Indigenous peoples and climate change - the campaign for rights and representation continues

Down to Earth No.80-81, June 2009

Indigenous peoples are continuing to press for their rights to be respected in all climate change initiatives which affect them. They also want recognition for the role they have played in using the earth's resources sustainably and living low-carbon or carbon-neutral lifestyles. This was the message at the Bonn climate meeting, from Tebtebba, (Indigenous Peoples' International Centre for Policy Research and Education).1 "We are the ones who have protected our forests from rampant deforestation and prevented the oil, gas and coal in our territories from being extracted even at the cost of life and limb," said Victoria Tauli-Corpuz in an April statement.

Corpuz warned that if indigenous rights were not recognised in the bid to include forests in mitigation measures, then "we see serious threats to the future survival of forest peoples and their cultures."2

Indigenous groups and other CSOs had earlier been outraged at Poznan when government delegates from the US, Canada, New Zealand and Australia insisted on the removal of any reference to indigenous peoples' rights in the official text on Reducing Emissions from Deforestation and Forest Degradation (REDD), after it was included in the draft. They demanded its re-insertion in any agreement to be signed at Copenhagen.3

Indigenous groups have been consulting across the globe to share information on the impacts of climate change and the results of research on indigenous peoples' mitigation and adaptation measures, and to agree on strategies to ensure that their rights are protected in international agreements.

A global indigenous consultation on REDD in November in Baguio City, Philippines,4 was followed by regional meetings on climate change, including an Asia regional meeting in Bali, hosted by AMAN, Indonesia's indigenous peoples' organisation, in February.5 In March, an international conference in Manila on extractive industries and indigenous peoples considered the disproportionate impacts of these industries on indigenous peoples.6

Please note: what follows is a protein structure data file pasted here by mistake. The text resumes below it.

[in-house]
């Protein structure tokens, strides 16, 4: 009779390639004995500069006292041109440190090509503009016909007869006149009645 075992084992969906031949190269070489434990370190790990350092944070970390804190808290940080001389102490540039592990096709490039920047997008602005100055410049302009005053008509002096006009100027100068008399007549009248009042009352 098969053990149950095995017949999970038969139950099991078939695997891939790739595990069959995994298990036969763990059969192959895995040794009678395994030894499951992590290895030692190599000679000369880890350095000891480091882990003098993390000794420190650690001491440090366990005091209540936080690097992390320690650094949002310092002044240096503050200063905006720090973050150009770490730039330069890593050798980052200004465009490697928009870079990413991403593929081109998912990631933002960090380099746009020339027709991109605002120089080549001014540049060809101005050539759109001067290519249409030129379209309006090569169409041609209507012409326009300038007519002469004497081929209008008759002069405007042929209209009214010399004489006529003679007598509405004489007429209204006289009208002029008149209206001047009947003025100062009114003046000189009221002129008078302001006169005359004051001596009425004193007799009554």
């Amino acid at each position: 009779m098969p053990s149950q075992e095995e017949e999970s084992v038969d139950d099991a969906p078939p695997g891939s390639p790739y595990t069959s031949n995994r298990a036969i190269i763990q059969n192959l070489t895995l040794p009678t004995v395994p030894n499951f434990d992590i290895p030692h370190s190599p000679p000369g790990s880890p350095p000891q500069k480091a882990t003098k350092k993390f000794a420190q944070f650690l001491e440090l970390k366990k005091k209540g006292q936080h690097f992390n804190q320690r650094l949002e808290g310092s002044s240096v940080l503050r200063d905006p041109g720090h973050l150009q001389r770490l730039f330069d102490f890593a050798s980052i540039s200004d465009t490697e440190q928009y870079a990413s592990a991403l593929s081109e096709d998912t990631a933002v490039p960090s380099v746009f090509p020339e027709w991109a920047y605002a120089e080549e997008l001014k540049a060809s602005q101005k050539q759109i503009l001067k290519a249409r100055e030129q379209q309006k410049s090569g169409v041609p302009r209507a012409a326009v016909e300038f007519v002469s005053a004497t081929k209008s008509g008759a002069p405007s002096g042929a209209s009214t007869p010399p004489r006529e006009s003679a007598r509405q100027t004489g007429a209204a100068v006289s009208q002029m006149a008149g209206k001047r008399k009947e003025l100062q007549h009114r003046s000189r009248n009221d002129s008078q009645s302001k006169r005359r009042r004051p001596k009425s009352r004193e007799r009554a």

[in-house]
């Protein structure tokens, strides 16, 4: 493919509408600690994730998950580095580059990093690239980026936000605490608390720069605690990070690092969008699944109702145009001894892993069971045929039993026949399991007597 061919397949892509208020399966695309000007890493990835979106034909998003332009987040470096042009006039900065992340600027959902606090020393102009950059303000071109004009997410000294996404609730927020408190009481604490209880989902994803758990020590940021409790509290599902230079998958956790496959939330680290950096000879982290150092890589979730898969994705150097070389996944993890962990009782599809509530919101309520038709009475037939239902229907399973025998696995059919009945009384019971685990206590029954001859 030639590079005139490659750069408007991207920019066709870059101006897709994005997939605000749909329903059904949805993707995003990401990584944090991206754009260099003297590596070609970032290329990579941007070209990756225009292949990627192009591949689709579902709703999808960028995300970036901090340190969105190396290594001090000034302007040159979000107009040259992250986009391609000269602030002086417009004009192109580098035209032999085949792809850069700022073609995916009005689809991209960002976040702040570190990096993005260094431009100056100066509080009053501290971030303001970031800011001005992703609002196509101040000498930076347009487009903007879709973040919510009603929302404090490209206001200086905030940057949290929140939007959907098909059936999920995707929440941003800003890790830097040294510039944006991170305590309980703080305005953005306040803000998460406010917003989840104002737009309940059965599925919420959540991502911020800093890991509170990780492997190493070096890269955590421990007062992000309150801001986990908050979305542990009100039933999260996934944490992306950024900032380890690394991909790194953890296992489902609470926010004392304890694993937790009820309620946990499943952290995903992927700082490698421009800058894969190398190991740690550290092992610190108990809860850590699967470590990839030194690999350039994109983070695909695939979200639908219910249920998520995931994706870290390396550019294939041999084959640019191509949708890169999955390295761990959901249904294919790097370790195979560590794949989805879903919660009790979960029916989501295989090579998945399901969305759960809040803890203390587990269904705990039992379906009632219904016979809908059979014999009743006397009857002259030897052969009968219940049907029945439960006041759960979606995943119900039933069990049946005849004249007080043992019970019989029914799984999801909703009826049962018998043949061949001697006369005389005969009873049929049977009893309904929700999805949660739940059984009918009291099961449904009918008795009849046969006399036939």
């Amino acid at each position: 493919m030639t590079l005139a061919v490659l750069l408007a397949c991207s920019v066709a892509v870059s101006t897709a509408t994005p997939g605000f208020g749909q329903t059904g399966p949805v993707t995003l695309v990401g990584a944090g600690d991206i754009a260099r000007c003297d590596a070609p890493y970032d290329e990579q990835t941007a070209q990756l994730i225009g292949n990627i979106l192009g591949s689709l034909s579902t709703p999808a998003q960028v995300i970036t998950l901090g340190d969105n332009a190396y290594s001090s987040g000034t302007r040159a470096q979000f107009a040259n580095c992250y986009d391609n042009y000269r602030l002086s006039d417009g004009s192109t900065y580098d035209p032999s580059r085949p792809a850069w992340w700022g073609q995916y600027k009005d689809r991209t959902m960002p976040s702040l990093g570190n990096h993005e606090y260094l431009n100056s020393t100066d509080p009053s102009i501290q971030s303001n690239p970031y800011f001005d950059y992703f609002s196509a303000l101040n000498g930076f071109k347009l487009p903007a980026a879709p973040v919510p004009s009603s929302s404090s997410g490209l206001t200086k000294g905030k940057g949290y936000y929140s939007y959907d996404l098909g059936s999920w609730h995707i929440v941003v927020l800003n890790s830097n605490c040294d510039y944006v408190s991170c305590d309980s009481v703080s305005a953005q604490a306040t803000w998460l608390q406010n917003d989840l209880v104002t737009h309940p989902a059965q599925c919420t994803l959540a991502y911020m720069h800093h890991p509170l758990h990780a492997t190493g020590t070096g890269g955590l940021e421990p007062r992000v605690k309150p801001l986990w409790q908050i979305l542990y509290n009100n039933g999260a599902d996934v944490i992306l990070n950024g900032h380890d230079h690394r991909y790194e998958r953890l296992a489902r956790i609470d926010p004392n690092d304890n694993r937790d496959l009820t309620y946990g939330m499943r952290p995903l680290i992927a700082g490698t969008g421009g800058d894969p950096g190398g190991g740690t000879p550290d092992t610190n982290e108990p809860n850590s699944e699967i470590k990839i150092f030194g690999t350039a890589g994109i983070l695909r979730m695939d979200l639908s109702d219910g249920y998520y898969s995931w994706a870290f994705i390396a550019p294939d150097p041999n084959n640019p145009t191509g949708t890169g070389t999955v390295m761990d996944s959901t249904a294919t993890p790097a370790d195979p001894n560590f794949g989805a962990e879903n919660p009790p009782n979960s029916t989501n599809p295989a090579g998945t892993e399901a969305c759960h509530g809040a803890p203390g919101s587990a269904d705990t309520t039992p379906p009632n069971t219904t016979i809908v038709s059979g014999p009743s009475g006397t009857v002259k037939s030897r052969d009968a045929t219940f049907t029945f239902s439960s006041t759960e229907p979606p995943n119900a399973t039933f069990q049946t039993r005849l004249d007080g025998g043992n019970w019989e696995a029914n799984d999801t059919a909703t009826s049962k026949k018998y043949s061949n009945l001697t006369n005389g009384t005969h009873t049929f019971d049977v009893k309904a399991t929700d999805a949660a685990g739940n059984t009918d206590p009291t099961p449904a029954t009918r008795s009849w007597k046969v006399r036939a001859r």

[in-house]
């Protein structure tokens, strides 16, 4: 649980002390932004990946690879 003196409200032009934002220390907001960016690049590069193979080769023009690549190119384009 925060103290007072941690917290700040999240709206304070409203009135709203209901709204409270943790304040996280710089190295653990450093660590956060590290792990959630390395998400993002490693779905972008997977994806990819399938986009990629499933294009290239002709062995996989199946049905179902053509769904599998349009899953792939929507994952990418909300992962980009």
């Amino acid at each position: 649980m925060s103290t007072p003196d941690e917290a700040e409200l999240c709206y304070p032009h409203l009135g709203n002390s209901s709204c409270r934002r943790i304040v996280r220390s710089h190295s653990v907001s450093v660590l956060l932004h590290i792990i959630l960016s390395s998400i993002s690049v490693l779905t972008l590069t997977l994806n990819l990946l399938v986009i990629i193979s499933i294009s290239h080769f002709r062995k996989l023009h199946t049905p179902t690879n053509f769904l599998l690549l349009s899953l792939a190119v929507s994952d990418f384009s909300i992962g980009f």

In April, Anchorage in Alaska was the venue for the Indigenous Peoples' Global Summit on Climate Change. The Anchorage Declaration issued by the participants reaffirmed the need to respect the rights of indigenous peoples and said that the UNFCCC agreement must reflect the spirit of the United Nations Declaration on the Rights of Indigenous Peoples (UNDRIP). The Declaration called for emissions reductions targets for developed countries of at least 45% below 1990 levels by 2020 and at least 95% by 2050. Among the other action points were a call on the UNFCCC's decision-making bodies to recognise and engage the International Indigenous Peoples' Forum on Climate Change and its regional focal points in an advisory role, and to immediately establish an indigenous focal point in the UNFCCC funding mechanisms.

The Summit also called on countries to abandon false solutions to climate change such as nuclear energy, large-scale dams, geo-engineering techniques, 'clean coal', agrofuels, plantations and market-based mechanisms such as carbon trading, the CDM and forest offsets.

The Declaration ended with an offer to "share with humanity our Traditional Knowledge, innovations and practices relevant to climate change, provided our fundamental rights as intergenerational guardians of this knowledge are fully recognized and respected."7



1 A useful Guide on Indigenous Peoples and Climate Change can be downloaded from Tebtebba's website at
2 Tebtebba Statement at the Contact Group of the AWG-LCA on Mitigation
3 See FERN-Forest Peoples Programme Special Report on Poznan.
4 See Summary Report of the Global Indigenous Peoples' Consultation on REDD at
5 See Asia Summit on Climate Change and Indigenous Peoples at
7 The Anchorage Declaration, 24/Apr/09,